As Philips’ recall of many of its CPAP and BiPAP machines and other respiratory devices grew to include more machines and sparked tens of thousands of patient complaints, ResMed stepped up to fill that gaping hole left in the market.
So far—despite some supply constraints that kept ResMed from churning out quite as many CPAP machines as it would’ve liked—that’s been an overwhelmingly successful move for the company.
ResMed’s revenues reached new heights in fiscal year 2022, which ended June 30, when it raked in nearly $3.6 billion for the year. And the trend is only continuing: For the second quarter of its fiscal year 2023, the company reached $1.03 billion in revenues, marking its highest-ever quarterly haul. That’s 16% higher than the same period the previous year and also tops the previous record—which was set just one quarter earlier and clocked in at $950 million—by about 8.8%.
The devicemaker’s profits also continued to climb. According to Thursday’s earnings report, ResMed took home a net income of nearly $225 million for the quarter, representing an 11% year-over-year jump in profits.
ResMed attributed its fast-growing fortune largely to Philips’ recall: “Revenue growth reflected increased demand for our sleep products across our portfolio and ongoing increased device demand generated by our competitors’ product recall,” CEO Mick Farrell told investors on a call discussing the quarterly results.
And the company isn’t especially concerned about Philips’ impending resurgence in the market. The Dutch devicemaker is now 90% through its repair-and-replace program for the 5.5 million recalled products, but as Farrell said on Thursday’s call, while the return of ResMed’s biggest competitor is “not irrelevant,” it’s also “not a big perturbation of our long-term strategy and our long-term business.”
Farrell said ResMed has “run scenarios” gaming out the impact on the company if Philips returns next month, this summer or not until next year—“and actually, in all those scenarios, ResMed grows, and ResMed does really well, and ResMed does a really good job of taking care of the unmet patient need,” the CEO said.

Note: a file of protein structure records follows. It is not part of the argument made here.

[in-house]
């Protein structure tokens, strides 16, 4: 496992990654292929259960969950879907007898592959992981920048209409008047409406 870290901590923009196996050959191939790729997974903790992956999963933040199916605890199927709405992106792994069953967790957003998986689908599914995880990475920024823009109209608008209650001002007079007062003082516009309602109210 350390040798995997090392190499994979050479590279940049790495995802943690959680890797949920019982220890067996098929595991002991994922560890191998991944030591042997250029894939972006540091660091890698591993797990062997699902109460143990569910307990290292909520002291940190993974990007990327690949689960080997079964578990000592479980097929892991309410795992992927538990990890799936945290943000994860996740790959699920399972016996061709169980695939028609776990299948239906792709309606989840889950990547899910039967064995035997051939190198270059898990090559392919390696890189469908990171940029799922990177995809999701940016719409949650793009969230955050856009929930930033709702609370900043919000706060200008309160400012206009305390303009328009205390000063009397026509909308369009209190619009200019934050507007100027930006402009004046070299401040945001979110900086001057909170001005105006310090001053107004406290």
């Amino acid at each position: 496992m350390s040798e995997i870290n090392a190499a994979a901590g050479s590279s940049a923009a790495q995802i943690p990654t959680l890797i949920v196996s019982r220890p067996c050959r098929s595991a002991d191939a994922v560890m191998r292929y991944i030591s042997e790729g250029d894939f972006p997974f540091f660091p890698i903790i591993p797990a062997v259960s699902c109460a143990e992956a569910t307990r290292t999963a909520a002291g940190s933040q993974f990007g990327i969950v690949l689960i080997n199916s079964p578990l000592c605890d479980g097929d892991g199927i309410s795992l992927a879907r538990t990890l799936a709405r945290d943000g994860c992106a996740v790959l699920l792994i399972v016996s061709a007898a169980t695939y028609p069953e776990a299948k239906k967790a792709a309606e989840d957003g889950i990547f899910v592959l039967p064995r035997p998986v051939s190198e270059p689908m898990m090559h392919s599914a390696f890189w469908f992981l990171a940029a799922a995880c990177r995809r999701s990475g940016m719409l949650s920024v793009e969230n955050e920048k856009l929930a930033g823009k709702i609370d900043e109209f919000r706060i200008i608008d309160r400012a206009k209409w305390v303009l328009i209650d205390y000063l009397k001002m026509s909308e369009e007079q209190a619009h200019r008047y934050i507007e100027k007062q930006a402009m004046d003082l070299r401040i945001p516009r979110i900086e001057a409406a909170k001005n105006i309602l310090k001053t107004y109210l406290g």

He predicted that ResMed will continue to widen the gap between the competitors even after Philips resumes sales of its CPAP machines—whenever that may be—since Philips will have to play quite a bit of catch-up first against “the OK players” before clawing its way to a fight against ResMed, “the market leader,” per Farrell.
That confident outlook comes even as the slow-moving supply chain remains a point of concern for ResMed. To battle those challenges, the company opened a new manufacturing facility in Singapore last fall and has doubled down on its output at other facilities and in its partnerships with suppliers, with an aim of leaving behind those supply constraints by the end of 2023, Farrell said on Thursday’s call.
“We see the supply environment improving every week, every month and every quarter, and our access to the specific electronic components we need has increased,” he said. “We are confident in our ability to fulfill all customer demand before the end of calendar year 2023 and we expect to see steady ongoing incremental device revenue growth in the third and fourth quarters of our fiscal year 2023.”